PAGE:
MorphSed

What do we aim?

To analyse the spatial propagation of geomorphic and ecological impacts associated to gravel mining and their temporal persistence associated to floods.

Two fundamental research questions arise:

RQ1. What is the relaxation time associated to gravel mining? (see the conceptual model in Figure 1).

RQ2. What are the key controlling variables for physically and ecologically-based predictors?

Figure 1. Hypothetical trajectory of ecological status* following gravel mining (modified from the original idea form Petts and Gurnell 2005 -Geomorphology 71, 27-47- about fluvial metamorphosis after dam closure). Note that the ecological status reaches a new regime state (#2) after gravel mining (i.e. transient state) and after overcoming a series of physical state conditions during the relaxation time. These conditions will be dictated by morphosedimentary dynamics attributed to natural flood events. This conceptual diagram may be propagated upstream and downstream from the impacted reach. *Note ecological status is a broad term here. The term will be described properly after analysing what are the conditions that describe the ecological status in the Upper Cinca.      




Rationale

Knowledge of the interactions between physical and ecological processes in fluvial systems is fundamental to support restoration programs in modified catchments (a requirement of the EU Water Framework Directive); and to provide the scientific basis for management tools that are needed to help prediction of, and planning management responses to, long term hydrological alterations associated with global change.

MorphSed will analyse the morphosedimentary dynamics of a representative human-stressed fluvial system (suffering major local alterations due to gravel mining), their drivers and their impacts on the river’s ecological integrity. Physical (i.e. geomorphic) and ecological processes and their spatio-temporal dynamics will be compared to those in an unaltered system. The multi-event dataset obtained will enable the first links to be established between physical and ecological processes at scales integrated from the micro-habitat to the reach scale. These links will be a key goal for progress towards the system-scale understanding of the interactions between river disturbance and ecological responses, and provide the basis for an integrated methodology that can be used to aid prediction, management and restoration of human stressed fluvial systems.



Figure 2. Panoramic view of the Upper River Cinca just upstream the confluence of the River Ara.




Objectives and project conceptual framework

MorphSed will be developed in the active gravel-bedded Upper River Cinca (Ebro Basin, South Central Pyrenees) and implemented through the execution of four work phases: (PHI) project planning and training, (PHII) data acquisition, (PHIII) data analysis, interpretation and diffusion of results, and (PHIV) experimental validation. A total of six interrelated objectives will link the substantive steps in the execution of the project: (O1) monitoring contemporary fluvial geomorphic dynamics, (O2) sampling associated ecological diversity, (O3) identifying key physical drivers of habitat integrity, (O4) model evaluation, (O5) developing an integrated methodology for ecological diversity evaluation, and finally, an experimental objective (O6) validation of the integrated methodology through controlled experimental perturbations. Application of state-of-the-art approaches will allow MorphSed to create an unrivalled high-quality dataset on physical and ecological processes, dynamics and their links. This data set will be analysed to address key questions related to river integrity (and hence to increase scientific knowledge) as well as to develop integrated approaches, guidelines and recommendations that will aid sustainable catchment management. Specifically, the work will be valuable to river managers for preliminary assessing and sound supervising of mining activities, developing restoration programs in highly impacted areas and predicting the location-specific impact of global change. The work will also result in methodological advances (related to the use of geospatial survey technology) that will have wide relevance in the fields of fluvial hydrology and freshwater ecology worldwide.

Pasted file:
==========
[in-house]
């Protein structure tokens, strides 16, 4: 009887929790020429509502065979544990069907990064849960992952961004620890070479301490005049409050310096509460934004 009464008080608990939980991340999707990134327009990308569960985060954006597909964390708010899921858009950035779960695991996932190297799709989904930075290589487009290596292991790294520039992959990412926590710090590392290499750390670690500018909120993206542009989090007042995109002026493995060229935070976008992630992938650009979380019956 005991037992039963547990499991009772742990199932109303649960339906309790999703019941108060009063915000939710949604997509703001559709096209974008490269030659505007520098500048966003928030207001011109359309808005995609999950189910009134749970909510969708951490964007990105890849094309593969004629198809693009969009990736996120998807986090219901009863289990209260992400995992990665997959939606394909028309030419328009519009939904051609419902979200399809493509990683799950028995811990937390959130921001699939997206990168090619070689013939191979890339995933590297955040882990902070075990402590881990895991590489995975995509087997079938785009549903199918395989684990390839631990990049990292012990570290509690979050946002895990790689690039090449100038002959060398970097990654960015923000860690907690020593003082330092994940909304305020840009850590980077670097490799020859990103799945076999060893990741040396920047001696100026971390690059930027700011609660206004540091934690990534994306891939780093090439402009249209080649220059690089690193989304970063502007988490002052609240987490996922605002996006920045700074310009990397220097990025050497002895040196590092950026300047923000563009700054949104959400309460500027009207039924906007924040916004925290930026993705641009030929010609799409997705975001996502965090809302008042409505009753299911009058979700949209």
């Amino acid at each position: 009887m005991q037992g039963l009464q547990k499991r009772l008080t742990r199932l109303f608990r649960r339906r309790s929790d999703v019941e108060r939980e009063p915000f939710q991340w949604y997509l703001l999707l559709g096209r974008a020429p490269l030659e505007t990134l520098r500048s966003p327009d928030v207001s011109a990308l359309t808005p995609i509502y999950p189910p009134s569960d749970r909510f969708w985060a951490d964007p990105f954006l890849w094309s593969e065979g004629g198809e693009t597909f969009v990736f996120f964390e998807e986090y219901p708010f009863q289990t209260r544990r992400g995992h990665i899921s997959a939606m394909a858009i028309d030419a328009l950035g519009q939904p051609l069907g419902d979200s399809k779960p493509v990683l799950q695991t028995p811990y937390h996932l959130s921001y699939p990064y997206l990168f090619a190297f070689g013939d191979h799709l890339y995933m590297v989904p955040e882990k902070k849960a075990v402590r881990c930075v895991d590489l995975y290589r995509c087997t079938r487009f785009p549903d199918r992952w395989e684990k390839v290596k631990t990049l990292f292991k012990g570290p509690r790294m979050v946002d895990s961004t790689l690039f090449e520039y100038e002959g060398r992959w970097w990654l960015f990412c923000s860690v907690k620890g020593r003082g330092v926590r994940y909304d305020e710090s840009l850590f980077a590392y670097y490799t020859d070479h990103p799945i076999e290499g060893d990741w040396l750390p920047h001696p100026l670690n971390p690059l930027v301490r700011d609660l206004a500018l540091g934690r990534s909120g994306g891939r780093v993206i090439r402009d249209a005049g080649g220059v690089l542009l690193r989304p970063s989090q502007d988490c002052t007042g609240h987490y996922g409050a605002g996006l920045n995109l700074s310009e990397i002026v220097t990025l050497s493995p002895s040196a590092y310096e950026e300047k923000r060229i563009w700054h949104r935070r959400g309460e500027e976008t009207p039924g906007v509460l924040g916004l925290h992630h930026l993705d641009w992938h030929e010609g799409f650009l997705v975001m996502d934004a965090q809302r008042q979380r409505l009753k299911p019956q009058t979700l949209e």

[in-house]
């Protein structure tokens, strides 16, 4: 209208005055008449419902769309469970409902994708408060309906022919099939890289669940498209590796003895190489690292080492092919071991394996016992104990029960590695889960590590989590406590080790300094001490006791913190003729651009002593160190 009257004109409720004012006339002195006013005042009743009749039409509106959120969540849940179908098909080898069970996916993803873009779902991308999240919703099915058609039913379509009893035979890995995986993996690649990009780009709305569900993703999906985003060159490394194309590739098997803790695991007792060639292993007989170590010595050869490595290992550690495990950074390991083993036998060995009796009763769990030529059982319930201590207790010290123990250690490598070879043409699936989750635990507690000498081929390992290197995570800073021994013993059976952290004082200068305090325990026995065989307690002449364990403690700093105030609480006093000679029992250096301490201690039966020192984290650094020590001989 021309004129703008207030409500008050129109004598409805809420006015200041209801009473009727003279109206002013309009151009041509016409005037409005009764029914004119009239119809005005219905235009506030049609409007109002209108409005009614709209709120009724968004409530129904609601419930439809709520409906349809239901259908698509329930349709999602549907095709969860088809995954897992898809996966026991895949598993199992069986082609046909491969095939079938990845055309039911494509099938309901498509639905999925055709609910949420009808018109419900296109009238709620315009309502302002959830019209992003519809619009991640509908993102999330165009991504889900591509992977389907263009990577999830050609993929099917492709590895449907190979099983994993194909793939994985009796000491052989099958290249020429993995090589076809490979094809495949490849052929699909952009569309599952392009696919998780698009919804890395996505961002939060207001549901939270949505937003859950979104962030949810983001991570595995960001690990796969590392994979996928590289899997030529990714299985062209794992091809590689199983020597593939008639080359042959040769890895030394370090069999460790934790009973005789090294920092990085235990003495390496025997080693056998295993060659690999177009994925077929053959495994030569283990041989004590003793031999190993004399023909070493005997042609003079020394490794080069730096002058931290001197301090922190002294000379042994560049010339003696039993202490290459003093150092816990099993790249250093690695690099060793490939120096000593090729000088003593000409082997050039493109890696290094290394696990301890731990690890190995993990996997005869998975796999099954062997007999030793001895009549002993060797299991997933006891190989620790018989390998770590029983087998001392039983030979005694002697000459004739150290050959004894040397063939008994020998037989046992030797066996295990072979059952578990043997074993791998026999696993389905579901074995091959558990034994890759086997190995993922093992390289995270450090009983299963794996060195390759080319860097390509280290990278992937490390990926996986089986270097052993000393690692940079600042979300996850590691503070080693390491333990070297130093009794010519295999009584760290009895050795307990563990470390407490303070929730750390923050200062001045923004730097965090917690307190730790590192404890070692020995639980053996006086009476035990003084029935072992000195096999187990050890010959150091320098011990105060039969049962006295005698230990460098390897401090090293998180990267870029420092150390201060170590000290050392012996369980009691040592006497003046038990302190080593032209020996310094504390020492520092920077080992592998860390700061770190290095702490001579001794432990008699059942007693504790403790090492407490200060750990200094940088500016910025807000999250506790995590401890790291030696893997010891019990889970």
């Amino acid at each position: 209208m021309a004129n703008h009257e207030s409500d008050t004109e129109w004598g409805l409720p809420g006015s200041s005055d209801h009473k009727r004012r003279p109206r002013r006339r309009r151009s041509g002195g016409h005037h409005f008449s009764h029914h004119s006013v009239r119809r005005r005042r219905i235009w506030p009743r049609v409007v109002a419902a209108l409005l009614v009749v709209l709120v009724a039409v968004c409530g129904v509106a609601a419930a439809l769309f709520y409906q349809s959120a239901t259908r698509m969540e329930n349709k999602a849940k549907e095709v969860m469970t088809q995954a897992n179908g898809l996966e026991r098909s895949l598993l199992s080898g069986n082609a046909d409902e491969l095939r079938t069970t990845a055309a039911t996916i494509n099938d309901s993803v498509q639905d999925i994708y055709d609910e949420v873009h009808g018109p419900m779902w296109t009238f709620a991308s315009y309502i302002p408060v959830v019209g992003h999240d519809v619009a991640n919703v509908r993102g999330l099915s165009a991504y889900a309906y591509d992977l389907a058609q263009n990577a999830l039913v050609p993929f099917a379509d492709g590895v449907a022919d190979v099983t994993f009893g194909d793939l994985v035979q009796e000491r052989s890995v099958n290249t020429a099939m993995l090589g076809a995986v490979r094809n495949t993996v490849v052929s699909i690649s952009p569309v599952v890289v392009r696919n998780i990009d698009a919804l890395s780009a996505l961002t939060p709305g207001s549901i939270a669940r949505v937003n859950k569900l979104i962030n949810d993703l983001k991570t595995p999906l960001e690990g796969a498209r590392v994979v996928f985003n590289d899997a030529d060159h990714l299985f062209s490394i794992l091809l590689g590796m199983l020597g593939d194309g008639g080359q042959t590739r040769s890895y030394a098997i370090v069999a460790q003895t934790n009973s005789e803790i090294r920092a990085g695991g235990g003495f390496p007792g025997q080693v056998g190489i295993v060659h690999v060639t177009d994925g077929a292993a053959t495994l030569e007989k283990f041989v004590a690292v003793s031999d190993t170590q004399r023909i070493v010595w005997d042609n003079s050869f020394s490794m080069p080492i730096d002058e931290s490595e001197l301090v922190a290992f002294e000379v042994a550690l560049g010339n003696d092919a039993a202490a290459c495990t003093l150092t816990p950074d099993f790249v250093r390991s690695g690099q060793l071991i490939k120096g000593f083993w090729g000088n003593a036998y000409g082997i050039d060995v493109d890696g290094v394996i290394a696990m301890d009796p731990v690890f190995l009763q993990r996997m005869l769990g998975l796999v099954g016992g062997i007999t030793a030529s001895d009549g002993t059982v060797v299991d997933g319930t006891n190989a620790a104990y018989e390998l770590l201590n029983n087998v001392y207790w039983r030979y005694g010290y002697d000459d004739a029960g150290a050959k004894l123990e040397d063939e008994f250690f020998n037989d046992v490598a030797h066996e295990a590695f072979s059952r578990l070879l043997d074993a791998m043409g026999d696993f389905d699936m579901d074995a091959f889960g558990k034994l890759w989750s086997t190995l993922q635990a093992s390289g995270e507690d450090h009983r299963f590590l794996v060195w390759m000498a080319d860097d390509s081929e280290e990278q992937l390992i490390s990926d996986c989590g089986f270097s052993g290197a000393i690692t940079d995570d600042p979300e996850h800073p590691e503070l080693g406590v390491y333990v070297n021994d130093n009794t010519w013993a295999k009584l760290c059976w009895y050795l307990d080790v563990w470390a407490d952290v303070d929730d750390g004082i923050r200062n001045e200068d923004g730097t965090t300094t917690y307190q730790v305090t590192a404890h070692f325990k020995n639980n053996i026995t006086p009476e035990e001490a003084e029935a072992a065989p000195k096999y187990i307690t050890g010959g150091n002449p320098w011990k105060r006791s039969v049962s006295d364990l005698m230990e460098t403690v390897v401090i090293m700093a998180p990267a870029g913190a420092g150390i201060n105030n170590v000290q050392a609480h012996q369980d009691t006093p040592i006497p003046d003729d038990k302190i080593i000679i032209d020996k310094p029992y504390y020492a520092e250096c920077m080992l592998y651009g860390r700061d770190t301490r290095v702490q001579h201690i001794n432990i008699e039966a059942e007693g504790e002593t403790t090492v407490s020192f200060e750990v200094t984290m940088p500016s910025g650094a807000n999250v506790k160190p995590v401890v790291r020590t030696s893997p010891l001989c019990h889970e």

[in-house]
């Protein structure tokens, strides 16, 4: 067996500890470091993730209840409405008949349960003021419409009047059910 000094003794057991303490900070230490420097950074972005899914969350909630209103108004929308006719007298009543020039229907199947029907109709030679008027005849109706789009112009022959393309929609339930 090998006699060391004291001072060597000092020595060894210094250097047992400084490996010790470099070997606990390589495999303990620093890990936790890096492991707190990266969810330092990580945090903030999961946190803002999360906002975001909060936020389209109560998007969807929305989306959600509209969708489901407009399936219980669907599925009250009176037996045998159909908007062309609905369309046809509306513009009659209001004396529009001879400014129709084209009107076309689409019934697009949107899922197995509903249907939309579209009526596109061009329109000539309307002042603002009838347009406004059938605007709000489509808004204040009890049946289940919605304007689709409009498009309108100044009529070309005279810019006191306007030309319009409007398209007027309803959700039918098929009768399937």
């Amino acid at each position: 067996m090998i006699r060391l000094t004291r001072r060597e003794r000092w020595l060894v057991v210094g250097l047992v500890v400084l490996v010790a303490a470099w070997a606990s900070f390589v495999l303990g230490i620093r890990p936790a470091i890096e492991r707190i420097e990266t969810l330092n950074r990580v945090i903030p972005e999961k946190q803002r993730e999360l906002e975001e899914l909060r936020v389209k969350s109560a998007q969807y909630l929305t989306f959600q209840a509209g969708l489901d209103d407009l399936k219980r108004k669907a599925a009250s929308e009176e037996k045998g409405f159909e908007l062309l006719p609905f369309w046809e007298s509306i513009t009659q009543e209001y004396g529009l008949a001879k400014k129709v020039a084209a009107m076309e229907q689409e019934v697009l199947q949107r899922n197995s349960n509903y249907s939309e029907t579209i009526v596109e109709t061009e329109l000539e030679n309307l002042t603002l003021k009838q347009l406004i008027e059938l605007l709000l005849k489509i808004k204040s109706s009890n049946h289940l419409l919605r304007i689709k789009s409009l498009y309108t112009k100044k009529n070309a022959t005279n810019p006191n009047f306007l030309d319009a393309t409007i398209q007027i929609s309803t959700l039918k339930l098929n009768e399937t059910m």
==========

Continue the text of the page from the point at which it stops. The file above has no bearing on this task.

Figure 3.The conceptual framework of MorphSed representing project phases, objectives, interrelations, study sites and monitoring sections, deliverables and the diffusion of results.